Wednesday, August 22, 2012

Thorium Update: The SuperFuel Reviews

SuperFuel, the book, and THORIUM, the book

In June, I reviewed Richard Martin's book SuperFuel in this blog.  It wasn't exactly a positive review, as you can tell by the title of my post; SuperFuel, a Book I Wanted to Love.

On Monday, I received my copy of Dr. Robert Hargraves book THORIUM: energy cheaper than coal.  I plan to review it within a few days.

However, before I did that, I thought I would pull together other reviews of the SuperFuel book in one place, if only for reference when I review Hargraves book.

Here's my annotated list of reviews of the book, SuperFuel.

Meredith Angwin at Yes Vermont Yankee
Superfuel, a Book I Wanted to Love
Review summary: This book is full of factual errors. It also spends much time bashing the existing nuclear energy industry. People in favor of light water reactors are "the nuclearati." Rickover is compared to Stalin.  I didn't like the book.

Rick Maltese at ThoriumMSR
Superfuel: Thorium, the Green Energy Source, by Richard Martin reviewed
Review summary: A positive review of the book. The review concentrates on  the promise of thorium and how that promise was de-railed.

Rod Adams at Atomic Insights
Rod Adams has four separate posts concerned with this book.  Two are podcast interviews.

Review summary: Fighting amongst nuclear fuels? Why do this, when the world is still dominated by fossil fuels?

Identifying Antinuclear Slants in Richard Martin's Superfuel
Review summary: This book considers thorium the only safe reactor, and talks about the "nuclearati" as "tone-deaf" for pointing out that their technology is safe. Richard Martin may be a fossil fuel wolf in sheep's clothing.
Podcast: Kirk Sorensen Co-Founder FLIBE energy
Podcast summary: Mostly positive discussion of alternative ways of using fission energy and being a nuclear entrepreneur.
Podcast: Richard Martin and Kirk Sorensen: Is Thorium Superior to Uranium?
Podcast summary:   Somewhere about fifteen minutes into the podcast, I stopped listening. Martin was saying that facts don't convince people, so the good safety record of current reactors doesn't matter very much (I am paraphrasing).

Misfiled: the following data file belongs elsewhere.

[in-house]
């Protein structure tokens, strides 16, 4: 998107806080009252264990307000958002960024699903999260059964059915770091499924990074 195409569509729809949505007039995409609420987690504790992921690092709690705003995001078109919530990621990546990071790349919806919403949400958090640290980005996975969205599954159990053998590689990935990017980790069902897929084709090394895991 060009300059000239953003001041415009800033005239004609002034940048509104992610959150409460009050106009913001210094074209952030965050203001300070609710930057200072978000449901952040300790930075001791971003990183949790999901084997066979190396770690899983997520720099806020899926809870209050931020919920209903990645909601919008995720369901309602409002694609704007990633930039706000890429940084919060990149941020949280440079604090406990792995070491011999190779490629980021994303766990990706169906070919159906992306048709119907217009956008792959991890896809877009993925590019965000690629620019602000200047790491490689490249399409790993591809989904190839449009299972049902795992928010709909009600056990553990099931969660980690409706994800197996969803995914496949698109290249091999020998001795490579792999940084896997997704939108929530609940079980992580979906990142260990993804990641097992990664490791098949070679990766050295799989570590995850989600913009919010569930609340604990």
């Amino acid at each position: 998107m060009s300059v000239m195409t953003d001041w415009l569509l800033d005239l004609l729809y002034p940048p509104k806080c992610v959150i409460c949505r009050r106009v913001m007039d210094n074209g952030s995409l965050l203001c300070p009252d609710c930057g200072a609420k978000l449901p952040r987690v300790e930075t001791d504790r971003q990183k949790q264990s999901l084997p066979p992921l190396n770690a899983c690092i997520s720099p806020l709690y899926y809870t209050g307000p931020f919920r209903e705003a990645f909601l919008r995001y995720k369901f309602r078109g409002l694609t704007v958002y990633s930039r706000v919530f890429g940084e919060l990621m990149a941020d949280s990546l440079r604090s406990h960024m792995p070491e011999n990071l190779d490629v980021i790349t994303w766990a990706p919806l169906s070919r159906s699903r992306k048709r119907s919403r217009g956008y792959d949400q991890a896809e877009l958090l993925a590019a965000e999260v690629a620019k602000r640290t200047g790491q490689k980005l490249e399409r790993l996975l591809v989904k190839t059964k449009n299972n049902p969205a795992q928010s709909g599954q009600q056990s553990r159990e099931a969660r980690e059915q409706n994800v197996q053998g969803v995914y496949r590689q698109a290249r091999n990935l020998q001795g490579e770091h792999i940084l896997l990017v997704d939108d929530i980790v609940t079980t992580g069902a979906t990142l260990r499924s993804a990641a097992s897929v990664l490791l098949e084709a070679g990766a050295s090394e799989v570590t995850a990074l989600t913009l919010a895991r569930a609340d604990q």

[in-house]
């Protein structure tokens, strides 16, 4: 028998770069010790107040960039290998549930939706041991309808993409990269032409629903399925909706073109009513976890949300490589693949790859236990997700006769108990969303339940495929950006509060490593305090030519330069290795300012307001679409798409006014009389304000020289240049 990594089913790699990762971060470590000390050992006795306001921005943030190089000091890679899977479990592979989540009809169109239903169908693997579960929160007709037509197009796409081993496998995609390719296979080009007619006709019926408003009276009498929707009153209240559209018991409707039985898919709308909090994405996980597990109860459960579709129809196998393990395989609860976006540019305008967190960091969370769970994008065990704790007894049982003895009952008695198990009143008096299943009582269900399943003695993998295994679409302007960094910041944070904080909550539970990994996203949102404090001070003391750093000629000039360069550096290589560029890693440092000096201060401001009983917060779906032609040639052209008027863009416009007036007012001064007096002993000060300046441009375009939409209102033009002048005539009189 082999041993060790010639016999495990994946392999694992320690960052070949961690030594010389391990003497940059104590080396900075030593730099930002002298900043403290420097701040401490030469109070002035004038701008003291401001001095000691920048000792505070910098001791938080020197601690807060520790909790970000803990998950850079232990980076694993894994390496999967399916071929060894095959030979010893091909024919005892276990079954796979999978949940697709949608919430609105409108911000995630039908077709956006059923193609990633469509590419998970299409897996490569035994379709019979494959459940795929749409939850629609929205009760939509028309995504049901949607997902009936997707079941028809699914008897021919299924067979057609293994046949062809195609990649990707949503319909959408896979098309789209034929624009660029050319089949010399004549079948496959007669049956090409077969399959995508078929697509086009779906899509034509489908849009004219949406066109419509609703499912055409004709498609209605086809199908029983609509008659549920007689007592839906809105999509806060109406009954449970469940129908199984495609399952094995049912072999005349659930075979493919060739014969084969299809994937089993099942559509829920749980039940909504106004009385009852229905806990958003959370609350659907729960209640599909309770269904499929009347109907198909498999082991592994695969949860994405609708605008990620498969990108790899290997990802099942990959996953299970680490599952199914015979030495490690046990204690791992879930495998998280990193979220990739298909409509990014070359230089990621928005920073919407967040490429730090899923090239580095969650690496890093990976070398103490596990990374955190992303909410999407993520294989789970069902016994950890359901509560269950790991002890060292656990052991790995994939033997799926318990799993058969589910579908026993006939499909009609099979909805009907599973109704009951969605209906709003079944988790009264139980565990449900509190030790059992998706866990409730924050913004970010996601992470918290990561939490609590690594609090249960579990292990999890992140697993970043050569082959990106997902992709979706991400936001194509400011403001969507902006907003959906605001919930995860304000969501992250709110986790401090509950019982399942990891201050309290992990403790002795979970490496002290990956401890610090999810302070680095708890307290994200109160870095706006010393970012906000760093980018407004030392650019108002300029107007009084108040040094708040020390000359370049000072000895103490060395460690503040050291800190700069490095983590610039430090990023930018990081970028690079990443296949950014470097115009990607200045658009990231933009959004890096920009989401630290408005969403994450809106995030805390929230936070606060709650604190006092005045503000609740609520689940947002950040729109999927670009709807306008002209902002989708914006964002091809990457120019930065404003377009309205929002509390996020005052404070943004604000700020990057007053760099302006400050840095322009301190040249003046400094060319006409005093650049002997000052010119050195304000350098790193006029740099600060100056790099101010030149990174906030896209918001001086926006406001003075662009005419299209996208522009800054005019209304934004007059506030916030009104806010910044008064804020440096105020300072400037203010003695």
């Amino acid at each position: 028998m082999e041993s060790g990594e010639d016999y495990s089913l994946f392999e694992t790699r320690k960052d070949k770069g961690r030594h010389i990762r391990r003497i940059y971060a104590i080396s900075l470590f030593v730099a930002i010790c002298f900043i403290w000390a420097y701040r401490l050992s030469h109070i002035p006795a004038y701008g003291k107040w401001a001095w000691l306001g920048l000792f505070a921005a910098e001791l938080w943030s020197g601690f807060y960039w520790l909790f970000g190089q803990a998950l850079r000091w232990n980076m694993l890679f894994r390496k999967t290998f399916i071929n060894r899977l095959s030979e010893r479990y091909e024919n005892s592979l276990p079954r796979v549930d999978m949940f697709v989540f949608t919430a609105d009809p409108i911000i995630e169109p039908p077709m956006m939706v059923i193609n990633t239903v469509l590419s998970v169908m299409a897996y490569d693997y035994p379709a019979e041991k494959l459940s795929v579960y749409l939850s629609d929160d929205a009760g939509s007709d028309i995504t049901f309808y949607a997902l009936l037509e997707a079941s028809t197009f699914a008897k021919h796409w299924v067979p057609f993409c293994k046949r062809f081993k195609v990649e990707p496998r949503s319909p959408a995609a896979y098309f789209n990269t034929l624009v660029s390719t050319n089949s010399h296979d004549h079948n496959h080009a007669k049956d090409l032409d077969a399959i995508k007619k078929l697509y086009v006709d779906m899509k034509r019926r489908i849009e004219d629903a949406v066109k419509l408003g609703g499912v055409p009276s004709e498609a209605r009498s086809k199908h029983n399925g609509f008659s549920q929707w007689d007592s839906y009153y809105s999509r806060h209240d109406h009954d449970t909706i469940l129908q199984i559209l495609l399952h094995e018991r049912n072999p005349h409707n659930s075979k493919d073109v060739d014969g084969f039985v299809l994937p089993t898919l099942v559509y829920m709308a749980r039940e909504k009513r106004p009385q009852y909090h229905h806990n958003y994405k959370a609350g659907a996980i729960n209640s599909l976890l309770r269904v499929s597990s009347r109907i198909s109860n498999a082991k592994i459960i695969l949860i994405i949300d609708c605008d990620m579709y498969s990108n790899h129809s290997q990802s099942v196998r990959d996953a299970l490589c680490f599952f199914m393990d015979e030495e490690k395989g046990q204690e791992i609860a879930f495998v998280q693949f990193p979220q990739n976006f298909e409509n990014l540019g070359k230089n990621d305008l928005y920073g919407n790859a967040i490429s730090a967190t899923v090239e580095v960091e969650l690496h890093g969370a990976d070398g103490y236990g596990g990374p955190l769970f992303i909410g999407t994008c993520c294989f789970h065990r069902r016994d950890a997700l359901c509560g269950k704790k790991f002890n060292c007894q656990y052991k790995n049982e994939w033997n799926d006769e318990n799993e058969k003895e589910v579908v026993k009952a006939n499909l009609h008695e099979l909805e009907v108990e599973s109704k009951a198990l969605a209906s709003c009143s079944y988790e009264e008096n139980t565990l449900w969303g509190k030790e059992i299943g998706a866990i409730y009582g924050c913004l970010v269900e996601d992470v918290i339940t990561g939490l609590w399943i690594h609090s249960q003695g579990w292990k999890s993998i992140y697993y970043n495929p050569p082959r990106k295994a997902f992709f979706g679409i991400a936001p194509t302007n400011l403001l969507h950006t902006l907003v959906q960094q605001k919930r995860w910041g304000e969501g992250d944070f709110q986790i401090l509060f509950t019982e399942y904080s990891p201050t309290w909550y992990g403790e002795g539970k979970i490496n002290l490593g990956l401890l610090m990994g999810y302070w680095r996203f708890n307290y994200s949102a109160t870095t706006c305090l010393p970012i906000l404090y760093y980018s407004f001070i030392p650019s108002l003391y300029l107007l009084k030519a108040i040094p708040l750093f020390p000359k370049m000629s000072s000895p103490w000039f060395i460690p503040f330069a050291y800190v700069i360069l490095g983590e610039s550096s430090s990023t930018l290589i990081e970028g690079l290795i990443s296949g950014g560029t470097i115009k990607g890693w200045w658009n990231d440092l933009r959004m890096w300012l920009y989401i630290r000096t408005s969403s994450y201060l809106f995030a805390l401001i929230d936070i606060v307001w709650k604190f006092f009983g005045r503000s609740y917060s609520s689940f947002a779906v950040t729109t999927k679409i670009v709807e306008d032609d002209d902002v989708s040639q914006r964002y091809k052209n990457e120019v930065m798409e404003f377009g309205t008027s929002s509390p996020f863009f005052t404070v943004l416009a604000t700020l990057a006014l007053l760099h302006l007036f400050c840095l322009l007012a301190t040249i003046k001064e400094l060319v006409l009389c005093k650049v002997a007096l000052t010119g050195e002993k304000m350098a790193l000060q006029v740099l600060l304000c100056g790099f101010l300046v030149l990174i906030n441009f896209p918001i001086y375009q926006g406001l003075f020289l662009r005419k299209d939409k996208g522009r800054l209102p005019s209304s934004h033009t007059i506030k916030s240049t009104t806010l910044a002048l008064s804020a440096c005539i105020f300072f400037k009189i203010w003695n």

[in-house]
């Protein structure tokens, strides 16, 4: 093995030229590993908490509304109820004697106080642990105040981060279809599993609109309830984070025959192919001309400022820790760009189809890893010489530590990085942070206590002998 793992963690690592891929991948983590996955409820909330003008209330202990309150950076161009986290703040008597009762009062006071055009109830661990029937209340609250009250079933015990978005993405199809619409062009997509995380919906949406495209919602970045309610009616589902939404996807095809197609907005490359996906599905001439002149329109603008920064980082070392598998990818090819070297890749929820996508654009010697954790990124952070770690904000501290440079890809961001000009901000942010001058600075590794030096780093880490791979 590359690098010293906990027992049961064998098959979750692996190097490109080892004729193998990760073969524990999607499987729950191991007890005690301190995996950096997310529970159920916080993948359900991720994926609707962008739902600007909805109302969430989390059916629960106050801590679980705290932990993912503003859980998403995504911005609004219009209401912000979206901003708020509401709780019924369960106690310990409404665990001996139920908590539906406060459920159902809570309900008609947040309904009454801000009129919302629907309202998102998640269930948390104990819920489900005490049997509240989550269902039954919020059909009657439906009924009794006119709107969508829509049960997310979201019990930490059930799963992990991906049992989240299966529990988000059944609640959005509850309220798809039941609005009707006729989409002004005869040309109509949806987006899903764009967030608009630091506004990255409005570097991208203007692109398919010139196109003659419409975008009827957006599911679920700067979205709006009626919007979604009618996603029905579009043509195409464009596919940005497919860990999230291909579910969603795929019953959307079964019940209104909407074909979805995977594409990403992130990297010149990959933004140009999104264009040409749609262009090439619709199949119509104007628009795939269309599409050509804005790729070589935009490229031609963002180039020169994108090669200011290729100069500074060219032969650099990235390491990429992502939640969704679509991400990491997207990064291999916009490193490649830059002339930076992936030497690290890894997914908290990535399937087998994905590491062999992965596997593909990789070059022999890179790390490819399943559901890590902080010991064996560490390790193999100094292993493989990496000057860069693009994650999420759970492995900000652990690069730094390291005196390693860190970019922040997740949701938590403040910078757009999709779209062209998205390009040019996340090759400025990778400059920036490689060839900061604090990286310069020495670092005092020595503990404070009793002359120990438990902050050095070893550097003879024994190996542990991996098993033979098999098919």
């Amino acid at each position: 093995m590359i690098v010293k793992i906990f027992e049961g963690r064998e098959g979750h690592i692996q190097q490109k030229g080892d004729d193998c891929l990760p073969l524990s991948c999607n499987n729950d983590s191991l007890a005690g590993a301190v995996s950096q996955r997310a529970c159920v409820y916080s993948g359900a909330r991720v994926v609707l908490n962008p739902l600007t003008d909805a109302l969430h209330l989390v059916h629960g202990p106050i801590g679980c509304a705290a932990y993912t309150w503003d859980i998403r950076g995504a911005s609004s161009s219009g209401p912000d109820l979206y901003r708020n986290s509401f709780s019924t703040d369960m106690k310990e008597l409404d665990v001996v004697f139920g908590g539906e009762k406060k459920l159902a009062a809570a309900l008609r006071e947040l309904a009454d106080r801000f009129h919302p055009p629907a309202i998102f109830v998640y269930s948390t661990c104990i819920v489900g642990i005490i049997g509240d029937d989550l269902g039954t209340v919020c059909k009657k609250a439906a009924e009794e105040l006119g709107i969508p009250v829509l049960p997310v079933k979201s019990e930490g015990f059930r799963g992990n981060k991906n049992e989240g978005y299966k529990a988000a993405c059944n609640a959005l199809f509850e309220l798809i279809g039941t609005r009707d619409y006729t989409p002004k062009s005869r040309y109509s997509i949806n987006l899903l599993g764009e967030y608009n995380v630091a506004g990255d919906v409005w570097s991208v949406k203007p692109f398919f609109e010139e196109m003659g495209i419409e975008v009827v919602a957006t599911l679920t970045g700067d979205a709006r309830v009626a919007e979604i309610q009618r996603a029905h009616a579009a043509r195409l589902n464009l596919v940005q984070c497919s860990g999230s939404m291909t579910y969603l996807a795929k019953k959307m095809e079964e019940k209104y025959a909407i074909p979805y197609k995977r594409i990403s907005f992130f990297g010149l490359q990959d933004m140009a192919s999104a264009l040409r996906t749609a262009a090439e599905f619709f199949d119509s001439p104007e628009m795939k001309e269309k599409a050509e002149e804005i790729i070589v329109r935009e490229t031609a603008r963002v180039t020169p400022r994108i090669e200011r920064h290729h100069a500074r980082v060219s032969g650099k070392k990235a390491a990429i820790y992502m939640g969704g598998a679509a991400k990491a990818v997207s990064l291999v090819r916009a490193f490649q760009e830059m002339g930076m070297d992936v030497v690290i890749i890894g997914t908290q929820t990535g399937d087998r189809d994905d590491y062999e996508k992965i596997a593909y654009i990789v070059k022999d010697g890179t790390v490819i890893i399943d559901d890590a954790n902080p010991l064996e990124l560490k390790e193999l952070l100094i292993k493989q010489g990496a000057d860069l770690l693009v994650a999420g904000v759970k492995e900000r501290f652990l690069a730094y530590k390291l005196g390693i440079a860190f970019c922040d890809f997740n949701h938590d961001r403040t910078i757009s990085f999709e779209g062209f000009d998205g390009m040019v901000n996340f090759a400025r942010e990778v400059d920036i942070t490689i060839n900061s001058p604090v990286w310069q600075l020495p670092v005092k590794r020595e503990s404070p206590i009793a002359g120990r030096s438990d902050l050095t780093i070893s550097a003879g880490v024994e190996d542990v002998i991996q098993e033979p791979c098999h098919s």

I am not good at listening to podcasts: I am very visual-oriented.  When I begin to get irritated, I'm outta there.

As usual, the comments on all Adams' posts are a treat to read, especially the comments on his blog posts (as opposed to his podcasts). His thorium posts have forty and more comments apiece!

Will Davis at Atomic Power Review
Review: "Super-Fuel: Thorium, the Green Energy Resource for the Future."
Review summary: This is a thoughtful book about alternate technologies and deserves a place on the bookshelf. Davis expected more of a rah-rah, airhead book and was pleasantly surprised with this book.

Bob Apthorpe at Overscope
Review: SuperFuel by Richard Martin
Review Summary: A balanced review, pointing out errors and also pointing out where the description of reactor types is excellent.  Overall, however, Apthorpe can only recommend a few chapters of this book as error-and-bias-free enough to be worth the reader's time. He recommends other books instead.
Note: For those of you on Twitter, you know Apthorpe as Arclight.

Guest Post by David Archibald at Watts Up With That
Book Review of SuperFuel
The reviewer points out that the book is full of "howler" errors, but is also useful and interesting.  He is particularly pleased with  the discussion of reactor development history, particularly about Rickover and Weinberg.  The reviewer also says that Martin is a "warmer" ( a person who believes that climate change is taking place) and that hurts the book.


I have been meaning to put this post up for weeks.  Really.  Having received the Hargraves book, I wanted to get this post out of the way.  I have now cleared the decks for the Hargraves review.

I have given my opinion of the gist of each of these reviews.  I hope this was helpful.  I welcome comments (and corrections) from the reviewers themselves or others.

1 comment:

Anonymous said...

Thank you Meredith! A good summary of thoughtful reviews from the nuclear and climate-change blogosphere.

The Amazon reviews of this book number about 20 and most of them are very good. There is a repeat of the arclight review and a relatively detailed review by Kirk Sorensen. Worth a trip there for anyone undecided about whether to buy and read Superfuel.